I don't know what it says about consumer culture that this is left out for the taking outside my parents' neighbors - better than throwing it in the trash, to be sure, although I'm not sure how many table-football players are likely to be passing by at the end of a cul de sac. It looks fun - I can remember playing with a big bagatelle board that was somewhat similar, but that had little nails stuck into the board that caught the ball, and allowed one to score. This wasn't mine - it belonged to a girl called Lucy Garrard, and I deeply envied her possession of it. Playing with it probably ensured my later fascination with pinball, which got me through all kinds of evenings in Italian cafes when I was a graduate student.
But in Hillside itself? I played cricket (stumps chalked on a wall; tennis ball as ball); played with bows and arrows; had a short lived go-cart (planks on some kind of a chassis) - those were days when one played in a quiet street, without any danger of being run over, or of scratching someone's Porsche. In other people's houses? As well as racing small toy cars, I helped construct complicated battles with first world war and second world war soldiers, or cowboys and Indians, or medieval knights, or revolutionary forces (many of these were probably all mixed up). And I took part in "drawing competitions," in which we - that's the other kids of around my age - badgered someone's mother into setting a subject (I sulked if it couldn't be adapted to feature horses), and then judging it. If you detect a certain gender bias in these pursuits, it's true that the other kids were either boys, or Girlie. Which I wasn't. I did have my toy horses and stables and farm animals, to be sure, but playing with these was something of a solitary pursuit. And none of these would ever have been left out in the street. I did, when I no longer had a need for it, sell my collection of Lego bricks, which in their turn succeeded Bayko (anyone else remember Bayko? which involved slotting red bricks between thin metal wires stuck in a base, and then sticking a green tiled roof on. Boring. No wonder Lego took its place. So I don't know what the story behind this abandoned board might be, but I hope it's found a good home.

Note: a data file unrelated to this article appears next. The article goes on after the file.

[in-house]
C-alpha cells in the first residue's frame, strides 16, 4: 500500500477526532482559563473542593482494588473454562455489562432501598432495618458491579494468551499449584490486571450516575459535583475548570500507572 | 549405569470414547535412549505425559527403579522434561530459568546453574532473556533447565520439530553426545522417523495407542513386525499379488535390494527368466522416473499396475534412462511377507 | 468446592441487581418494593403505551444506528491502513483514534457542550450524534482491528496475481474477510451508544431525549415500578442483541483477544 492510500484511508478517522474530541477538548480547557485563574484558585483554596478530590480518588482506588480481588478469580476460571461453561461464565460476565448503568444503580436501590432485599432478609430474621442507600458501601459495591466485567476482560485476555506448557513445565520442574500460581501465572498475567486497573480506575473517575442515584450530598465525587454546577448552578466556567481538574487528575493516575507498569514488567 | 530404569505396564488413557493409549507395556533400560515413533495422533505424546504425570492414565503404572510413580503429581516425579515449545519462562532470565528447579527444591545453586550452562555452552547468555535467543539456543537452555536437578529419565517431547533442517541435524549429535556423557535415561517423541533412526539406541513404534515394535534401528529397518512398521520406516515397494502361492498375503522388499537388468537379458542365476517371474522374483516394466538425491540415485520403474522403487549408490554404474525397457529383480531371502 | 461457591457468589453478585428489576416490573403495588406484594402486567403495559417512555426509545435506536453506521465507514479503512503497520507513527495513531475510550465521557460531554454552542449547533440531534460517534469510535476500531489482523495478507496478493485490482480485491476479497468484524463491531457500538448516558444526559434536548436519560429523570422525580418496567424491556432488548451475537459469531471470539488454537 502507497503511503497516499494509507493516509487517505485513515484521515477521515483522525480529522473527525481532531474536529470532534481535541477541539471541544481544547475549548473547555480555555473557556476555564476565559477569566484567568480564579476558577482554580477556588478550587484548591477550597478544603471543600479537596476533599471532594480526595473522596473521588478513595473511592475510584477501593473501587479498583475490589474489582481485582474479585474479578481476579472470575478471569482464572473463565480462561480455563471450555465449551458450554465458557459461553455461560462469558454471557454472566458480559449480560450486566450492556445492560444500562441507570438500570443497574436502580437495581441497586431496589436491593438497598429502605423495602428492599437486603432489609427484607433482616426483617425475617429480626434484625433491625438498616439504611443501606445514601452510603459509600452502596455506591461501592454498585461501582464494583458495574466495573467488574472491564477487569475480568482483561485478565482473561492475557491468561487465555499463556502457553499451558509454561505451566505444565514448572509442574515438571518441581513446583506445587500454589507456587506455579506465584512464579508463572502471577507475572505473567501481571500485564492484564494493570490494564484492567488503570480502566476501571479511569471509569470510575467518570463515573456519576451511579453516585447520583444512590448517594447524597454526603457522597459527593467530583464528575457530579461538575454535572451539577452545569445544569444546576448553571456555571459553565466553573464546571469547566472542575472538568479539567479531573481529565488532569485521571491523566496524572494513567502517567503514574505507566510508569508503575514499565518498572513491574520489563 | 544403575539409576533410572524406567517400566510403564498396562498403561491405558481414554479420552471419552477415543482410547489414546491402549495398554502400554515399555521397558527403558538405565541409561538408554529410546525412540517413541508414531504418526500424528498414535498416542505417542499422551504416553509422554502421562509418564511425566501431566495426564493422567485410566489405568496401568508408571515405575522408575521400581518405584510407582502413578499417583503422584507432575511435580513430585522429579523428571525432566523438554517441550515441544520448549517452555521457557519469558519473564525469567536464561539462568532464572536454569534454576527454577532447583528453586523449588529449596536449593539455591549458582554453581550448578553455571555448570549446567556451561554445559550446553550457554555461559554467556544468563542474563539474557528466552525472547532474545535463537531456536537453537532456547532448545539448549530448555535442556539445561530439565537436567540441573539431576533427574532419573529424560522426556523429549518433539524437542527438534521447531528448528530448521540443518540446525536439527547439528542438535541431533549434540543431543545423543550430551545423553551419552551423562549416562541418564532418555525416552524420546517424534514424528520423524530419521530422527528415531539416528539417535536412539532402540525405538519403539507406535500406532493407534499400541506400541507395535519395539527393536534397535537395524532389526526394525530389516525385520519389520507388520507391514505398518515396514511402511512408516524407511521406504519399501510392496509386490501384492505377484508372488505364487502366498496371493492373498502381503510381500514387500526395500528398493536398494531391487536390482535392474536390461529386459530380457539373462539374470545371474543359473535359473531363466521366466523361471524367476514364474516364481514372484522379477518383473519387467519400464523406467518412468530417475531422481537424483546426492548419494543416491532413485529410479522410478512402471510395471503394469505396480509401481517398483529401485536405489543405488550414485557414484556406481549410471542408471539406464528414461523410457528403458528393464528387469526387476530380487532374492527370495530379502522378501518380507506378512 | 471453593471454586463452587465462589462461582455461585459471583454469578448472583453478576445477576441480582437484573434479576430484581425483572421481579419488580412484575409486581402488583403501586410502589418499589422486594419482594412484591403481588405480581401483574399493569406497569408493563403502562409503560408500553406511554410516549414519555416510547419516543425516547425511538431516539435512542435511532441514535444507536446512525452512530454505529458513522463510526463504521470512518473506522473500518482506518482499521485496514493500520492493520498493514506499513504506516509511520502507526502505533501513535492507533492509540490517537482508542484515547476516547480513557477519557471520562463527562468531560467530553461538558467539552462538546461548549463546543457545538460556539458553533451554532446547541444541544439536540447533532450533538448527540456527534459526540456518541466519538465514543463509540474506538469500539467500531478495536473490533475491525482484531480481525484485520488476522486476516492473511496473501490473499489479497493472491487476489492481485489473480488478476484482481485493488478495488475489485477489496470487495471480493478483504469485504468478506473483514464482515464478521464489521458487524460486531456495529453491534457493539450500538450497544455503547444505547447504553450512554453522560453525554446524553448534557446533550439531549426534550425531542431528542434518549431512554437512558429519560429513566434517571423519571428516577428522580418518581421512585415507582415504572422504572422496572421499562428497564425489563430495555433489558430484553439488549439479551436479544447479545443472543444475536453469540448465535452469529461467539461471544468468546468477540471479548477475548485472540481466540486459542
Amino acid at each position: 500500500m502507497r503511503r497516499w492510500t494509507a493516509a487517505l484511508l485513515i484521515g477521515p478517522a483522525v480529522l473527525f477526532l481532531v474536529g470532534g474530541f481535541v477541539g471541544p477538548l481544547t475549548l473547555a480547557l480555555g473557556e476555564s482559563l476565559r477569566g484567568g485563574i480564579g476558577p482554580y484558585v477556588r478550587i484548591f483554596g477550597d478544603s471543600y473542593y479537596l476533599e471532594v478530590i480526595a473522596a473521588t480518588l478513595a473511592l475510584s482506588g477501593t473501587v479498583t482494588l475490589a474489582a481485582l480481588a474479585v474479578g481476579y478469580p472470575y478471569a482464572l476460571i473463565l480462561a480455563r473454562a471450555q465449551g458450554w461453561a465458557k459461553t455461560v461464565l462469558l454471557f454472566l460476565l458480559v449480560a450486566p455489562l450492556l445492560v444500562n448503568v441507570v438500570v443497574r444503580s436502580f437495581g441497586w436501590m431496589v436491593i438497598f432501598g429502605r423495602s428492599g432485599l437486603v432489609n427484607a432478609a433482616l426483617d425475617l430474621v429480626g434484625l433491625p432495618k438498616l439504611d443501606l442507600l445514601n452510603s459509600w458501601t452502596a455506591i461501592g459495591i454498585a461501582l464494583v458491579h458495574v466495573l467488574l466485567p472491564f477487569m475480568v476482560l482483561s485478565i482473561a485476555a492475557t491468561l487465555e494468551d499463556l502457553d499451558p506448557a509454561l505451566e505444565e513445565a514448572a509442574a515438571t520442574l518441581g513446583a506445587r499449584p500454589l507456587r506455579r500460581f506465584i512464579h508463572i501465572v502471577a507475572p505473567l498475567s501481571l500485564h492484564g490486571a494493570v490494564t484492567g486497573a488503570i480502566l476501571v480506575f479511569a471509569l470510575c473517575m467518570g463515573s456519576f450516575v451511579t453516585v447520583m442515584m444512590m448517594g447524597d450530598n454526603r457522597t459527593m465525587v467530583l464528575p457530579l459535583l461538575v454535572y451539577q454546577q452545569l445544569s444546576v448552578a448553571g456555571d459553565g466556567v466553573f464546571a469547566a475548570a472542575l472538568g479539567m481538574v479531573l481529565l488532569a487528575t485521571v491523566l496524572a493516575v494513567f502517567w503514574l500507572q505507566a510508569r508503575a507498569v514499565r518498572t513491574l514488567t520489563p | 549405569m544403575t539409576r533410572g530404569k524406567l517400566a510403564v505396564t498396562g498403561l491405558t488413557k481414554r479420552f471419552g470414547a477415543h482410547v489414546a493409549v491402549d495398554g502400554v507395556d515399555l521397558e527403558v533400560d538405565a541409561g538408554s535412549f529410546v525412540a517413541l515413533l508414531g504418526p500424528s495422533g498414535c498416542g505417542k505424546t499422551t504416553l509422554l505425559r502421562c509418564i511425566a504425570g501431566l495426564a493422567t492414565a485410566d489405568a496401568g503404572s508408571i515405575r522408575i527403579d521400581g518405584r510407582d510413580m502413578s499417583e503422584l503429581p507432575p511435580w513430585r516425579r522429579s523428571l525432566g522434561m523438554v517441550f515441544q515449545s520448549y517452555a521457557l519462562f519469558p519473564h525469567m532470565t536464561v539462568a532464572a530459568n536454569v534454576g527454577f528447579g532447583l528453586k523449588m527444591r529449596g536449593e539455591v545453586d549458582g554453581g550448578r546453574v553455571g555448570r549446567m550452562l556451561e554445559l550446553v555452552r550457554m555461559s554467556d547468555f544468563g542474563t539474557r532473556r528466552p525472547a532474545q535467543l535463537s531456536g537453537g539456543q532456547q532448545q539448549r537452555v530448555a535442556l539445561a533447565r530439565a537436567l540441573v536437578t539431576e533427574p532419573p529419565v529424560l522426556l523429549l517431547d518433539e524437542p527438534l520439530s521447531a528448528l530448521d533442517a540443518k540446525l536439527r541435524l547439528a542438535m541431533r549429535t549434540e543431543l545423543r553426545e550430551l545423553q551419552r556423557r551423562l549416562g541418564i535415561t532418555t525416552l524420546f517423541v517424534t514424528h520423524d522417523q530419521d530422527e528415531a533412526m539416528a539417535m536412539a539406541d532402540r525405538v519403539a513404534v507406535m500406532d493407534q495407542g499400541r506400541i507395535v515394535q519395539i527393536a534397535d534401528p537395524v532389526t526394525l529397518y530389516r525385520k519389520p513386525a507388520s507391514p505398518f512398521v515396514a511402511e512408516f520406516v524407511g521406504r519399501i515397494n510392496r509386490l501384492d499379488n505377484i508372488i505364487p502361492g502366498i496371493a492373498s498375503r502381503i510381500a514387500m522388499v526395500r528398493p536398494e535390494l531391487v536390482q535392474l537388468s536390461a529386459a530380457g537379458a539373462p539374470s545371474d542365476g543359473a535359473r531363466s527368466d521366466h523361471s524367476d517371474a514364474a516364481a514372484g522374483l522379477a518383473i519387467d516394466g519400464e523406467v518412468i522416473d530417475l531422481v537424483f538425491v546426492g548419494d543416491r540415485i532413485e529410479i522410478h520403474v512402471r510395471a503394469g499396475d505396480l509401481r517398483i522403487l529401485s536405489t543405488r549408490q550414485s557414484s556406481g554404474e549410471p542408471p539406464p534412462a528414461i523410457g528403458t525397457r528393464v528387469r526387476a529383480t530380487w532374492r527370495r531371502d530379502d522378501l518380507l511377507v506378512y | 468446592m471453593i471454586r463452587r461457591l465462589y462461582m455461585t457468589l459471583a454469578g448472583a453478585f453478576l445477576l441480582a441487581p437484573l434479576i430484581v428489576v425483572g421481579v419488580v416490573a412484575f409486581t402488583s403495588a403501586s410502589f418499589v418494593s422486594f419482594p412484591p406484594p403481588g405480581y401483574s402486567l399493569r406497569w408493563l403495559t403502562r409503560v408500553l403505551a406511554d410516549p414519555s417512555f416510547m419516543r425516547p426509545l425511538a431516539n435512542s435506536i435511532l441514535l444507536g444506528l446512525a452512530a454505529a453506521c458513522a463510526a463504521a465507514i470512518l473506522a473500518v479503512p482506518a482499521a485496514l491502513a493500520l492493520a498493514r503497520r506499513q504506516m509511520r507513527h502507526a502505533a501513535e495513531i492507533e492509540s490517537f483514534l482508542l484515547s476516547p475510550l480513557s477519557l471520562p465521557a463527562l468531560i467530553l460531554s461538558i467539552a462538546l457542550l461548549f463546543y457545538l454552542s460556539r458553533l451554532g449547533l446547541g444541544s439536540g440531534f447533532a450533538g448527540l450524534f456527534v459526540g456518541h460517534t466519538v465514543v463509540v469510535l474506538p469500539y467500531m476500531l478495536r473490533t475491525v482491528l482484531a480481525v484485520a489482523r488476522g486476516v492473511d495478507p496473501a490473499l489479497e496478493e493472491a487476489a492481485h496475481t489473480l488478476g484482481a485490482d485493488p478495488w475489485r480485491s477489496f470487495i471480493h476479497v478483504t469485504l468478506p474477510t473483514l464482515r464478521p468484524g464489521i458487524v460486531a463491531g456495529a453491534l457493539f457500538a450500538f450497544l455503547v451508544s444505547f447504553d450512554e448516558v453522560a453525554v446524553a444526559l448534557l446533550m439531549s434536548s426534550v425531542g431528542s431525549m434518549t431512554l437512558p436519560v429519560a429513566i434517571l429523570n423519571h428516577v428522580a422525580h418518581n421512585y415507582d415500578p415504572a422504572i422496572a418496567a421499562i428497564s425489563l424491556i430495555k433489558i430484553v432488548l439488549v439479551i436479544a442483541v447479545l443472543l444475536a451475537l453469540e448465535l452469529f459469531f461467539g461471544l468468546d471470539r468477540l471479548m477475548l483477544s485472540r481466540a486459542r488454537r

Wednesday, March 14, 2012
I don't suppose for a minute that this is deliberate, but it's delicious. Obviously England is anticipating another hot summer, in many respects.
So - what is it about British Prime Ministers, American Presidents, and the Special Relationship? Tony Blair crossed over to the dark side - if he wasn't there already - with George W. And now Obama is heading off to a basketball game with Cameron like they're deep in a bromance. Cameron has just given Obama a ping-pong table, for heaven's sake. This is deeply worrying. Is this for show? Will they really care in Kansas? Or is it true - as the Guardian states this evening, before they tuck into their bison - that they both share a passion for home grown vegetables?
Tuesday, March 13, 2012
I had two alternative ways of coming home from school - by Tube, or by bus. Both involved a change - from the Piccadilly line - or another District line branch - to the Wimbledon line of the District, at Earl's Court; or from the 220 bus to the 93, on Putney Bridge. These days, I tend, when heading back to Wimbledon, to take the tube as far as Putney, and then catch that 93 bus - two chunks of nostalgia on one journey (and that way, I don't have to walk up Wimbledon Hill, either).